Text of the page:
The theme of marriage, found in the Gospel and the first reading, deserves special attention. The message of the word of God may be summed up in the expression found in the Book of Genesis and taken up by Jesus himself: “Therefore a man leaves his father and his mother and cleaves to his wife, and they become one flesh” (Gen 2:24; Mk 10:7-8). What does this word say to us today? It seems to me that it invites us to be more aware of a reality, already well known but not fully appreciated: that matrimony is a Gospel in itself, a Good News for the world of today, especially the dechristianized world. The union of a man and a woman, their becoming “one flesh” in charity, in fruitful and indissoluble love, is a sign that speaks of God with a force and an eloquence which in our days has become greater because unfortunately, for various reasons, marriage, in precisely the oldest regions evangelized, is going through a profound crisis. And it is not by chance. Marriage is linked to faith, but not in a general way. Marriage, as a union of faithful and indissoluble love, is based upon the grace that comes from the triune God, who in Christ loved us with a faithful love, even to the Cross. Today we ought to grasp the full truth of this statement, in contrast to the painful reality of many marriages which, unhappily, end badly. There is a clear link between the crisis in faith and the crisis in marriage. And, as the Church has said and witnessed for a long time now, marriage is called to be not only an object but a subject of the new evangelization. This is already being seen in the many experiences of communities and movements, but its realization is also growing in dioceses and parishes, as shown in the recent World Meeting of Families.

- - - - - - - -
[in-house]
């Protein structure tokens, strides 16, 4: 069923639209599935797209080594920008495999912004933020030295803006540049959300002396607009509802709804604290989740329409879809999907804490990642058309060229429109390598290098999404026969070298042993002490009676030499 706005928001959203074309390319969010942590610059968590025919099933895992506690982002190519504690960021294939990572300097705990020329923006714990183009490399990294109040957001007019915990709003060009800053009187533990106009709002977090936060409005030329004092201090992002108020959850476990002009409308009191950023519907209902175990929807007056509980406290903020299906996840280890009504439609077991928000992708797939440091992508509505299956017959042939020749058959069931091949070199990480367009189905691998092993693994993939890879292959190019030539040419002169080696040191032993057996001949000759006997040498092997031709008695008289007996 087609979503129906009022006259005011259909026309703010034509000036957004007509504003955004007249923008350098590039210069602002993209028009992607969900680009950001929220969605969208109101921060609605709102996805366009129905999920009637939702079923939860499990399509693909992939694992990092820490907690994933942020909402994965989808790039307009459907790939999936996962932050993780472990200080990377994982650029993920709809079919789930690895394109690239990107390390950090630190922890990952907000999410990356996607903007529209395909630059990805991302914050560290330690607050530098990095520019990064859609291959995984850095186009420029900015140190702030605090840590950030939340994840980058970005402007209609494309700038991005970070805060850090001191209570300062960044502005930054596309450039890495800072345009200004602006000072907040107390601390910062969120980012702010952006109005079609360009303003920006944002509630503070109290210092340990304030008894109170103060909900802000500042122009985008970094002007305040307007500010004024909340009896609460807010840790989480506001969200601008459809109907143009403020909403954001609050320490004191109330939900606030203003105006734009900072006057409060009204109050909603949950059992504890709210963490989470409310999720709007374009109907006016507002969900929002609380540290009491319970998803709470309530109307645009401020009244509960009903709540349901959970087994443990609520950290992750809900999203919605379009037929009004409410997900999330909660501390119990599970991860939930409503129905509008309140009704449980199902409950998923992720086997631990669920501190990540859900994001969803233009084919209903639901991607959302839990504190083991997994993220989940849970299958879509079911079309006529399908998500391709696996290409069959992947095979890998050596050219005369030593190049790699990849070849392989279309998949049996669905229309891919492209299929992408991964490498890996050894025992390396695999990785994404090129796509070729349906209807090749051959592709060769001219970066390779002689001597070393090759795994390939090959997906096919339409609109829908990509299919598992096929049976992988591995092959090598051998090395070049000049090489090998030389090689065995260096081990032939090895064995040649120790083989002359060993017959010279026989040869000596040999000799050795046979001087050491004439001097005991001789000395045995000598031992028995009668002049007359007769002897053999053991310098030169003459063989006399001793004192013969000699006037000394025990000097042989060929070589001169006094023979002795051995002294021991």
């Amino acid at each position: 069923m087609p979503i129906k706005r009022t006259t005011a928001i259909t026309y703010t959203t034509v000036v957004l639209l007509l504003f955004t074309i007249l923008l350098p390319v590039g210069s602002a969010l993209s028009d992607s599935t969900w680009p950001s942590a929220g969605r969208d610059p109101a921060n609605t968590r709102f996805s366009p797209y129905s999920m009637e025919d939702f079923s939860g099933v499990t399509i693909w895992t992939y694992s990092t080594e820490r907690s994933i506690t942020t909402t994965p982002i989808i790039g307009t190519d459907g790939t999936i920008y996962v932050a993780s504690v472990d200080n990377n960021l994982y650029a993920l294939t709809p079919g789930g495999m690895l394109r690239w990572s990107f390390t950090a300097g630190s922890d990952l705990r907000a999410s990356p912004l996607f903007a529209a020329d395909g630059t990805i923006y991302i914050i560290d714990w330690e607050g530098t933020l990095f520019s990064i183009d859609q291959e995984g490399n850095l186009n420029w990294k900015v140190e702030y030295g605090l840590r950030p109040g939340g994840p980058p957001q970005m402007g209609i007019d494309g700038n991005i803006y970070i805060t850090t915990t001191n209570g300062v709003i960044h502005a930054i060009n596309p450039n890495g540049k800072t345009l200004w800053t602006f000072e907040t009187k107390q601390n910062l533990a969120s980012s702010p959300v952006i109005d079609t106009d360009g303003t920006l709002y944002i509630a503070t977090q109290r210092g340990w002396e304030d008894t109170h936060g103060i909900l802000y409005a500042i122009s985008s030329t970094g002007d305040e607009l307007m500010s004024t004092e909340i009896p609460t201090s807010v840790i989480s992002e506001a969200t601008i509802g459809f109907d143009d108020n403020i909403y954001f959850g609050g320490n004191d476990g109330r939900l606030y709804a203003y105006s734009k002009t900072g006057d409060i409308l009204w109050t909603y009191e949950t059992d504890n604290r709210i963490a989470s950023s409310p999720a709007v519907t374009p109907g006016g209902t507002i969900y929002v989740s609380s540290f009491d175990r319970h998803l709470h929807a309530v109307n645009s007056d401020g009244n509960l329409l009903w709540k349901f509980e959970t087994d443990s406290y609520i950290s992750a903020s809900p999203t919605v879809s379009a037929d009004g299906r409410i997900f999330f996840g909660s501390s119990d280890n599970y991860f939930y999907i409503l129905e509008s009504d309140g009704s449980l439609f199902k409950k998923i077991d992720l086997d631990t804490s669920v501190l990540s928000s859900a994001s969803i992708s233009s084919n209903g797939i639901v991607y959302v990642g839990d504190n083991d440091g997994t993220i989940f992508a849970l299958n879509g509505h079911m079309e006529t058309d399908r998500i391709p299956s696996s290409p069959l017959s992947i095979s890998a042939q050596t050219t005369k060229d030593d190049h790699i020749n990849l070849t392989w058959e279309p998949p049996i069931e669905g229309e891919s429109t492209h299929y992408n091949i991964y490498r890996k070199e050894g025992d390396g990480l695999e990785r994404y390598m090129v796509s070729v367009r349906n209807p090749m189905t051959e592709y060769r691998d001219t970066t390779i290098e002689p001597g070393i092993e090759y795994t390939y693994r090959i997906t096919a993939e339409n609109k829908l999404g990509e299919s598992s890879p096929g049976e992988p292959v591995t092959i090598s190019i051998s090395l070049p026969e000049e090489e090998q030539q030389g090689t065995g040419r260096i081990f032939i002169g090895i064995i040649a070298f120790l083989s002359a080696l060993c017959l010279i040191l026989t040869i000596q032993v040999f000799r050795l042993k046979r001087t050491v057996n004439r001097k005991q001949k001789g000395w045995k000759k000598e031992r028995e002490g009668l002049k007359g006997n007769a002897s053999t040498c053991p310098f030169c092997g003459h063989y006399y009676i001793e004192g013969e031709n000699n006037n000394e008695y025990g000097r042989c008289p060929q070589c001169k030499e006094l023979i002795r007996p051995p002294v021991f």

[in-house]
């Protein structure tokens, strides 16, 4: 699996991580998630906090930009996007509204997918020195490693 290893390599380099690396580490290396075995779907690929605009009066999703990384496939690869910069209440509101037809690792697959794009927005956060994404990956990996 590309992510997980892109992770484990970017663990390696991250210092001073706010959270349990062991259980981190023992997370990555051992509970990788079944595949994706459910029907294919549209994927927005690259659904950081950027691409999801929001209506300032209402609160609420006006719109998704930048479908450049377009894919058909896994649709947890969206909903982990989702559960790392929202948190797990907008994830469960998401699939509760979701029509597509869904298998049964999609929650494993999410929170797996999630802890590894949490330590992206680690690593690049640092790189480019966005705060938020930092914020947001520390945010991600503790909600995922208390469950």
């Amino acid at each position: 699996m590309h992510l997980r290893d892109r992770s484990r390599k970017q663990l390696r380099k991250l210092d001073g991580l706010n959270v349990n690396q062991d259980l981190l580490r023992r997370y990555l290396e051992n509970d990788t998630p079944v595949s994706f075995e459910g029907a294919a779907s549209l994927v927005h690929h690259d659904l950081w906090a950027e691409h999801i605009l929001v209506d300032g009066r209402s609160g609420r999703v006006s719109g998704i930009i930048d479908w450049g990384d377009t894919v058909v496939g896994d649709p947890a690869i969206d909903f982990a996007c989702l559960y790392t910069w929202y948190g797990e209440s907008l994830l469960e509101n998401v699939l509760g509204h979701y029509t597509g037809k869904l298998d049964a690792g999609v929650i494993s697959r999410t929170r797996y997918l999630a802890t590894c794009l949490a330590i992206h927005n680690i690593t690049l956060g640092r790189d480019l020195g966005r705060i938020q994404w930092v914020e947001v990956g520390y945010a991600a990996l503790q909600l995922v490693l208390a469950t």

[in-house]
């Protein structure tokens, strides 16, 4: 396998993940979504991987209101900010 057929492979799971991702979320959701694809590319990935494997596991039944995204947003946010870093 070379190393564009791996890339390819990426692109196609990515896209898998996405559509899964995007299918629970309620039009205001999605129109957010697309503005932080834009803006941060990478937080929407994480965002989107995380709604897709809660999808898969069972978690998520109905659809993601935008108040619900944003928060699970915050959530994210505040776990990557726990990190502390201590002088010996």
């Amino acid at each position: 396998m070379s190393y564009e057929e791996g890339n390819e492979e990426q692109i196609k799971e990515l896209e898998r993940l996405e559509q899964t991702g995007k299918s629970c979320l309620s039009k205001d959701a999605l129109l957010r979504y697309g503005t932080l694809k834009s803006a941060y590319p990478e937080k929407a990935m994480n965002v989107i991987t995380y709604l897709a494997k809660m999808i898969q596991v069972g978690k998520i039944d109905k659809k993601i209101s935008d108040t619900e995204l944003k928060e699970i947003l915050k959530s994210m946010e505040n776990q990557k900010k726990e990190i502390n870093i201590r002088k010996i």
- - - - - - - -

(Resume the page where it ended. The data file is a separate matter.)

One of the important ideas of the renewed impulse that the Second Vatican Council gave to evangelization is that of the universal call to holiness, which in itself concerns all Christians (cf. Lumen Gentium, 39-42). The saints are the true actors in evangelization in all its expressions. In a special way they are even pioneers and bringers of the new evangelization: with their intercession and the example of lives attentive to the inspiration of the Holy Spirit, they show the beauty of the Gospel to those who are indifferent or even hostile, and they invite, as it were tepid believers, to live with the joy of faith, hope and charity, to rediscover the taste for the word of God and for the sacraments, especially for the bread of life, the Eucharist. Holy men and women bloom among the generous missionaries who announce the Good News to non-Christians, in the past in mission countries and now in any place where there are non-Christians. Holiness is not confined by cultural, social, political or religious barriers. Its language, that of love and truth, is understandable to all people of good will and it draws them to Jesus Christ, the inexhaustible source of new life.

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At this point, let us pause for a moment to appreciate the two saints who today have been added to the elect number of Doctors of the Church. Saint John of Avila lived in the sixteenth century. A profound expert on the sacred Scriptures, he was gifted with an ardent missionary spirit. He knew how to penetrate in a uniquely profound way the mysteries of the redemption worked by Christ for humanity. A man of God, he united constant prayer to apostolic action. He dedicated himself to preaching and to the more frequent practice of the sacraments, concentrating his commitment on improving the formation of candidates for the priesthood, of religious and of lay people, with a view to a fruitful reform of the Church.

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Saint Hildegard of Bingen, an important female figure of the twelfth century, offered her precious contribution to the growth of the Church of her time, employing the gifts received from God and showing herself to be a woman of brilliant intelligence, deep sensitivity and recognized spiritual authority. The Lord granted her a prophetic spirit and fervent capacity to discern the signs of the times. Hildegard nurtured an evident love of creation, and was learned in medicine, poetry and music. Above all, she maintained a great and faithful love for Christ and his Church.